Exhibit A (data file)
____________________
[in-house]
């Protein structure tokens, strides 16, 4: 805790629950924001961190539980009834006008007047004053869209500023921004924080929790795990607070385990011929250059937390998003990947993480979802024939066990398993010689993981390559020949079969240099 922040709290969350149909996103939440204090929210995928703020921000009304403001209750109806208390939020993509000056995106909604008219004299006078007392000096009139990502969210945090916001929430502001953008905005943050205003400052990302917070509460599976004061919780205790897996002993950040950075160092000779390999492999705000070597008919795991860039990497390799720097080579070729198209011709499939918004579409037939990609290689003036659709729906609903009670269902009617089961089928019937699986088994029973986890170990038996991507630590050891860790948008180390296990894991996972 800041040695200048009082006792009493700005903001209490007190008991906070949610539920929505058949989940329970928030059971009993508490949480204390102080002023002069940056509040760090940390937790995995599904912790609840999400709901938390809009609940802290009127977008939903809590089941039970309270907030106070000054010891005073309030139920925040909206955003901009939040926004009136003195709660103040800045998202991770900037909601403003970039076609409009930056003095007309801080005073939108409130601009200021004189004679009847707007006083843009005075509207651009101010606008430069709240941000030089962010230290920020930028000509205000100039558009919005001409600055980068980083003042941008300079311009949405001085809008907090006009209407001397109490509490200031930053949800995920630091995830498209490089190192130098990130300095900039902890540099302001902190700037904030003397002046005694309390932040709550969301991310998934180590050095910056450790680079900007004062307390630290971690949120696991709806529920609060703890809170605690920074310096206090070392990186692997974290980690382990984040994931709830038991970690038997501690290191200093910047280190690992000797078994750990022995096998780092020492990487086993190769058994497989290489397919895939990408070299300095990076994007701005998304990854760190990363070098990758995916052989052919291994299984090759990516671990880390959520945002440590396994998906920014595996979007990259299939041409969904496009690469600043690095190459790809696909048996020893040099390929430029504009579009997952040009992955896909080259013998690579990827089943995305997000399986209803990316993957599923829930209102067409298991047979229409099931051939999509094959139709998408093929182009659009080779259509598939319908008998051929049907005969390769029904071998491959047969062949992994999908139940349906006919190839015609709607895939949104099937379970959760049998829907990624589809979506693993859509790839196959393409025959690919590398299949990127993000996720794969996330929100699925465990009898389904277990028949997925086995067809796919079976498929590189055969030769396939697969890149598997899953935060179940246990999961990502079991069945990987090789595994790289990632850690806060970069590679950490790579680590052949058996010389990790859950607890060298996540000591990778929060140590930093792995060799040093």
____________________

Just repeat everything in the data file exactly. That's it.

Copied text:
[in-house]
């Protein structure tokens, strides 16, 4: 805790629950924001961190539980009834006008007047004053869209500023921004924080929790795990607070385990011929250059937390998003990947993480979802024939066990398993010689993981390559020949079969240099 922040709290969350149909996103939440204090929210995928703020921000009304403001209750109806208390939020993509000056995106909604008219004299006078007392000096009139990502969210945090916001929430502001953008905005943050205003400052990302917070509460599976004061919780205790897996002993950040950075160092000779390999492999705000070597008919795991860039990497390799720097080579070729198209011709499939918004579409037939990609290689003036659709729906609903009670269902009617089961089928019937699986088994029973986890170990038996991507630590050891860790948008180390296990894991996972 800041040695200048009082006792009493700005903001209490007190008991906070949610539920929505058949989940329970928030059971009993508490949480204390102080002023002069940056509040760090940390937790995995599904912790609840999400709901938390809009609940802290009127977008939903809590089941039970309270907030106070000054010891005073309030139920925040909206955003901009939040926004009136003195709660103040800045998202991770900037909601403003970039076609409009930056003095007309801080005073939108409130601009200021004189004679009847707007006083843009005075509207651009101010606008430069709240941000030089962010230290920020930028000509205000100039558009919005001409600055980068980083003042941008300079311009949405001085809008907090006009209407001397109490509490200031930053949800995920630091995830498209490089190192130098990130300095900039902890540099302001902190700037904030003397002046005694309390932040709550969301991310998934180590050095910056450790680079900007004062307390630290971690949120696991709806529920609060703890809170605690920074310096206090070392990186692997974290980690382990984040994931709830038991970690038997501690290191200093910047280190690992000797078994750990022995096998780092020492990487086993190769058994497989290489397919895939990408070299300095990076994007701005998304990854760190990363070098990758995916052989052919291994299984090759990516671990880390959520945002440590396994998906920014595996979007990259299939041409969904496009690469600043690095190459790809696909048996020893040099390929430029504009579009997952040009992955896909080259013998690579990827089943995305997000399986209803990316993957599923829930209102067409298991047979229409099931051939999509094959139709998408093929182009659009080779259509598939319908008998051929049907005969390769029904071998491959047969062949992994999908139940349906006919190839015609709607895939949104099937379970959760049998829907990624589809979506693993859509790839196959393409025959690919590398299949990127993000996720794969996330929100699925465990009898389904277990028949997925086995067809796919079976498929590189055969030769396939697969890149598997899953935060179940246990999961990502079991069945990987090789595994790289990632850690806060970069590679950490790579680590052949058996010389990790859950607890060298996540000591990778929060140590930093792995060799040093």